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KNOCK, KNOCK, KNOCKING ON BOREDOM'S DOOR 'THE TOMMYKNOCKERS,' SHORT ON GOOD FRIGHT

JUST GUESSING, but I suspect it might have taken horror novelist Stephen King about 90 minutes at his computer terminal to knock off "The Tommyknockers," the novel that ABC has turned into a mostly routine four-hour miniseries to run at 9 p.m. Sunday and Monday on Channel 7.

I also suspect that one of his inventions in the script was written with tongue firmly in cheek. Was King poking fun at himself by having a novelist's typewriter frantically batting out a novel while she slept?

After all, King is so prolific that one suspects he would have to write in his sleep to produce all of his novels and short stories.

If you are wondering about the title, "The Tommyknockers" is supposed to be some kind of nursery rhyme, but I can't find any adult who remembers it.

This is ABC's second adaptation of a King novel. The network had notable success with a miniseries version of King's "It," which was written for the screen by Lawrence D. Cohen, who also is doing this one.

Unfortunately, "The Tommyknockers" isn't likely to do anything but put viewers to sleep until the final 30 minutes of Part 2.

That's when viewers discover where all the energy is coming from that is inspiring the citizens in a small Maine community called Haven to invent amateurish things like silver polishers and typewriters that work while you snore.

This King invention has obvious similarities to "Invasion of the Body Snatchers." One by one, the eyes of the citizens of Haven turn green with energy. The energy apparently is derived from a mysterious object unearthed in the woods by children's novelist Bobbi Anderson (Marg Helgenberger of "China Beach").

Bobbi convinces just about everyone in town but her poet boyfriend, Gard Anderson (Jimmy Smits), of the fantastic powers produced by the pieces of granite. Gard manages to keep his guard because he has a metal plate in his head. The rest of the Haven community is seduced by the force, apparently because they have holes in their heads.

Gard is wary of the spirit in the woods and is fighting his own demons. He likes a different kind of spirit -- alcohol -- so much that it has powers over him.

The romance of Bobbi and Gard is one of three relationships that are minimally explored in the series.

John Ashton, best-known as one of the foolish cops that Eddie Murphy played with on "Beverly Hills Cop," reprises his role as a simple-minded cop. This time, he is sweet on a strong female officer (Joanna Cassidy), who loves dolls as much as her work.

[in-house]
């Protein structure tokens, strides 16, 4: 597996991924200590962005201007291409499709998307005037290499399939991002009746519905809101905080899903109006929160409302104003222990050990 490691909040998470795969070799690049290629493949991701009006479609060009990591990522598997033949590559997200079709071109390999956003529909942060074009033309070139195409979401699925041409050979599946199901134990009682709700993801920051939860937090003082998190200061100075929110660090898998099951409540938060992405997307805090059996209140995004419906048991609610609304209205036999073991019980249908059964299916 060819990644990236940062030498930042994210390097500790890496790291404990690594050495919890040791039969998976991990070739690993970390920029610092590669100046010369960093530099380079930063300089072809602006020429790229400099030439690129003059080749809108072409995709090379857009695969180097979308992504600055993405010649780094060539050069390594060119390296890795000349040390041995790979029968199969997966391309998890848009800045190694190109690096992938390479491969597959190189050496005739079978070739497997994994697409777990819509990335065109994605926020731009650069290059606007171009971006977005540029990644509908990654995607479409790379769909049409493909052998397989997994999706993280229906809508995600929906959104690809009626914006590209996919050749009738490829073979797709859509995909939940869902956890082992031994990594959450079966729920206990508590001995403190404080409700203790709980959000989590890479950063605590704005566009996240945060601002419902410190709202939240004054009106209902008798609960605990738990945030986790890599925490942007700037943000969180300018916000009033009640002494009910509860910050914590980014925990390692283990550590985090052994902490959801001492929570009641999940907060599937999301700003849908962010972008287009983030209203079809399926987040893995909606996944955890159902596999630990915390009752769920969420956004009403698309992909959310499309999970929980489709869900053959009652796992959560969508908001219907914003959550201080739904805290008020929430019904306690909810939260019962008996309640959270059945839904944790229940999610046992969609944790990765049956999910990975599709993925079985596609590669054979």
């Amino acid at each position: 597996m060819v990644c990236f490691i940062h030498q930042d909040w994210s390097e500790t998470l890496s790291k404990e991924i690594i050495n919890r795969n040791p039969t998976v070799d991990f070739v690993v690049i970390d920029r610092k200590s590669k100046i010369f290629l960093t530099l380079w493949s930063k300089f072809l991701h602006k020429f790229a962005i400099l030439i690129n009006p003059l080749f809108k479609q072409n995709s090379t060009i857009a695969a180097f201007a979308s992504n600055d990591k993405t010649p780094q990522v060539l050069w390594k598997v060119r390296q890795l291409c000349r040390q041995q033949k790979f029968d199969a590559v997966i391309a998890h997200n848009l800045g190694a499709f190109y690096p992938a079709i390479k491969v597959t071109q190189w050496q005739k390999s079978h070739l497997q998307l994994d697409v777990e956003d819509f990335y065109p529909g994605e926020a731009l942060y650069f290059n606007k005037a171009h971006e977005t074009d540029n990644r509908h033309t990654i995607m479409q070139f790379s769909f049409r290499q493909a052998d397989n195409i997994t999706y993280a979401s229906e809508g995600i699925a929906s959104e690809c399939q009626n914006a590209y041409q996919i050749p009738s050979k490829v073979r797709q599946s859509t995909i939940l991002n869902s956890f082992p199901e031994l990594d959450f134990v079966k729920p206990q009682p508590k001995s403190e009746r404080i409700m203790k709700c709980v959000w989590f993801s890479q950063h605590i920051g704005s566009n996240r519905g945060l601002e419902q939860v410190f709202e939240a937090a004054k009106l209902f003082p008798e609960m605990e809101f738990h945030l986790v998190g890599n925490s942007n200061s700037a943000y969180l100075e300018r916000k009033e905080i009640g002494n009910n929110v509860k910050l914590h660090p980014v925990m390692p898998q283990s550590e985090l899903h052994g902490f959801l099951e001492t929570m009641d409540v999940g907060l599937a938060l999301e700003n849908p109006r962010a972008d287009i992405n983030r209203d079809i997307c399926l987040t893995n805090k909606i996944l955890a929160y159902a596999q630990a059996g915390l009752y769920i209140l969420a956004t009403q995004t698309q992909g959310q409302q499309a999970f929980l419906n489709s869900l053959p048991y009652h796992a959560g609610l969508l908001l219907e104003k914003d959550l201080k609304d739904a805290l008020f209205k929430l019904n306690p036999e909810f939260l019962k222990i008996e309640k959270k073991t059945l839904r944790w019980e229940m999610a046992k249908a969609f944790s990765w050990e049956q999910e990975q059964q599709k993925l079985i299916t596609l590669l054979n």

Allyce Beasley of "Moonlighting" plays a
wife who needs Cybill Shepherd and Bruce Willis to investigate her philandering husband (Cliff De Young), a postal worker who is putting his stamp on a beautiful co-worker (Traci Lords).

In an addition to those adult relationships, King naturally puts in his obligatory lost-kids theme. In this case, an older brother inspired by his grandfather (E.G. Marshall) turns to magic and unwittingly causes his younger brother to disappear.

There is little in the first three hours that is magical. The adult relationships aren't drawn well enough to make you feel anything for the characters, and there isn't one scare -- even by TV standards -- until the final hour.

The one plot twist I enjoyed concerned a TV host who was able to speak directly to viewers watching his program.

I could almost hear him tell me, "Shut off your set and rent 'It,' " but I overcame that temptation to get on with my work.

The cast also may make you stay with "The Tommyknockers" longer than you might if you were solely relying on the script to keep you interested.

Smits, best-known for playing Victor Sifuentes on "L.A. Law," has the raw energy and sexual charisma to charge a role that has little life in it.

Similarly, Helgenberger is great to look at -- at least until she starts losing her teeth, which is one of the side effects of the mysterious powers of the granite.

Cassidy, Ashton, Marshall, De Young and Beasley basically are doing roles they could have -- and have -- done in their sleep.

With a fair amount of sexual dalliance in it, "The Tommyknockers" isn't child's play. More like PG-13.

Though the plot doesn't give you much to sink your teeth into, the miniseries at least has a decent ending.

It also is beautifully filmed, and the fact that it isn't ripped from today's headlines makes it look even better in a sweeps month.

In other words, "The Tommyknockers" didn't knock my socks off, but in today's TV landscape it would be unwise to knock it too hard.

Rating: 3 stars out of 5.

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